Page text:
December 13, 2011

0070 ICELAND - The Turf House Tradition - Árbær farm (UNESCO WHS)

After two postcards with more or less active volcanoes, behold I received from Iceland a totally different picture, more earthly and more friendly (thanks a lot, Sigga). On the back writes this: "The turf church at Árbær farm dates from 1842. It is situated among many other refurbished houses to re-create the flavor of a small icelandic village. This living museum features staff that dress in period clothing and demonstrate various old-time craft and farming practices."

Indeed, Árbær Museum, from Reykjavik, is an open air museum with more than 20 buildings which form a town square, a village and a farm, where the living environment of past generations could be re-created in an authentic manner. Founded in 1957, around the abandoned old farm Árbær, which had long been a popular rest stop and inn for people on the way to and from Reykjavík, the museum received the current name in 1968. Among the buildings that are there is the church in the image, original from the North of the island.

The turf buildings, constructed by the original settlers of Iceland (from the west coast of Norway), are part of traditional Icelandic architecture and were based on Viking longhouses (langhús). At the first buildings of its kind the exterior turf walls were lined with a wooden frame, which was then panelled, with the roof relying on two rows of pillars dividing the internal space. The main room (skáli) consist of a central open hearth and two raised platforms (set). Later houses included an additional living space (stofa), incorporated a pantry and lavatory. Over the years, the layout became more compartmentalised, eventually including a sauna room (baðstofa).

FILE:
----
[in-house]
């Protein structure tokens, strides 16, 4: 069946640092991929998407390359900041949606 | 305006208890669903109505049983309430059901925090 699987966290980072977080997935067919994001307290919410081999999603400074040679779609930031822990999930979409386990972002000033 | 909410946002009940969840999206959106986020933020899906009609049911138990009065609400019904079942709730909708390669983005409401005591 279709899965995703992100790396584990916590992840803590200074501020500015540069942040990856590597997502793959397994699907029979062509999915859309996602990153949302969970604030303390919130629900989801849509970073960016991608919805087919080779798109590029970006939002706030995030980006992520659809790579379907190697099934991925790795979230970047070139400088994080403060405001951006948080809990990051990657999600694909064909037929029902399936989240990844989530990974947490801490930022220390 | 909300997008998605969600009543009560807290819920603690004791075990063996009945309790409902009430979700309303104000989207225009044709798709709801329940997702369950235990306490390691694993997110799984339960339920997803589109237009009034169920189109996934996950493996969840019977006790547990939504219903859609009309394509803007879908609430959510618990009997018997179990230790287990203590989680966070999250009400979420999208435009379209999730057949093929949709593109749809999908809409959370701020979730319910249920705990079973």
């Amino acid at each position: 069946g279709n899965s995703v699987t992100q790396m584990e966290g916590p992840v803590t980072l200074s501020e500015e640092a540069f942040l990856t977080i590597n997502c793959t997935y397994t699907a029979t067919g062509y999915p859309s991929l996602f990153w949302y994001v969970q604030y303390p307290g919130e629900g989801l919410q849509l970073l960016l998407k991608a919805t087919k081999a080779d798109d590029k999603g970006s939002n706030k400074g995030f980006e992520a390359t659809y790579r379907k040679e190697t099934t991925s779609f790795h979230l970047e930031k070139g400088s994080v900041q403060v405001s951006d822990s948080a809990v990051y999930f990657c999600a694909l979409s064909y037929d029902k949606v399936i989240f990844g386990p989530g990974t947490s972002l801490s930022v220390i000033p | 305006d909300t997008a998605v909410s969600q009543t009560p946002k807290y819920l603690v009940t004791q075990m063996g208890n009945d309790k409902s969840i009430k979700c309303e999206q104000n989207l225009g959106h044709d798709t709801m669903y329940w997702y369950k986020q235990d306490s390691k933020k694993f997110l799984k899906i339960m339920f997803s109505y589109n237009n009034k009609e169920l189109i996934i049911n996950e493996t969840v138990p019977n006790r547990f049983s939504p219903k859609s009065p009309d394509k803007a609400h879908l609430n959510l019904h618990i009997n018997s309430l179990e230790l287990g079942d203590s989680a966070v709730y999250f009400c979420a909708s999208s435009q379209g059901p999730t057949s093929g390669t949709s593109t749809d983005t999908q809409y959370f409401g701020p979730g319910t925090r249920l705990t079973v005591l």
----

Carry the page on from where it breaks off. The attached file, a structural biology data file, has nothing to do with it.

Around 1791 was added a gable-fronted design (burstabær), which became widespread in the south of Iceland where the climate is warmer. By 1900 the design was evolving still, seeing such additions of a kind of timber porch at the front entrance of buildings (framhús).

The woman from the church gate is dressed with a Þjóðbúningurinn, the Icelandic national costumes, which since 2001 is regulated by Þjóðbúningaráð (The National Costume Authority). The costume in question is, if I'm not mistaken, a upphlutur, a costume consisting of bodice that can be coloured in bright colours such as red or blue, but often black. Hers headpiece is a skotthúfa, a tipical icelandic tail cap.

The stamp belongs to Bridges set, issued on May 26, 2005 and containing 3 stamps:
● Bridge over Sogides - 1905 (50.00 ISK)
● Bridge over Lagarfljot – 1905 (95.00 ISK)
● Bridge over Jökulsá in Öxarfjördur – 1905 (165.00 ISK) – it’s on the postcard

sender: Sigríður Torvaldsdottir (direct swap)

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